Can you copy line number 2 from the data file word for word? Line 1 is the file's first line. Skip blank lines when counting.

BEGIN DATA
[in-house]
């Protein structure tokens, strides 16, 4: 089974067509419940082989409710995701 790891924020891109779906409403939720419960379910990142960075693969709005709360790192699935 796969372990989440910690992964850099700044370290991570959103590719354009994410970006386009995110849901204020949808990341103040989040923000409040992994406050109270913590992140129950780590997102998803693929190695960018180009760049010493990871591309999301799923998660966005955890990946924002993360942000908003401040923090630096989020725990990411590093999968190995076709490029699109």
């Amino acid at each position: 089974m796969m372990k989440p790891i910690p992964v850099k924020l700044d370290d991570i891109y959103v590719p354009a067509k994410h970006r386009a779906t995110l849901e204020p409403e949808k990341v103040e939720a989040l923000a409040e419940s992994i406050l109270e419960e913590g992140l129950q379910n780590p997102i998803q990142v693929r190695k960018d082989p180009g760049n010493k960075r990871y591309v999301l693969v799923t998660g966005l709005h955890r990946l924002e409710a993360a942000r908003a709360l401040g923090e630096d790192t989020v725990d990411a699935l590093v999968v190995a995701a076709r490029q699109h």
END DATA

């Protein structure tokens, strides 16, 4: 089974067509419940082989409710995701 790891924020891109779906409403939720419960379910990142960075693969709005709360790192699935 796969372990989440910690992964850099700044370290991570959103590719354009994410970006386009995110849901204020949808990341103040989040923000409040992994406050109270913590992140129950780590997102998803693929190695960018180009760049010493990871591309999301799923998660966005955890990946924002993360942000908003401040923090630096989020725990990411590093999968190995076709490029699109």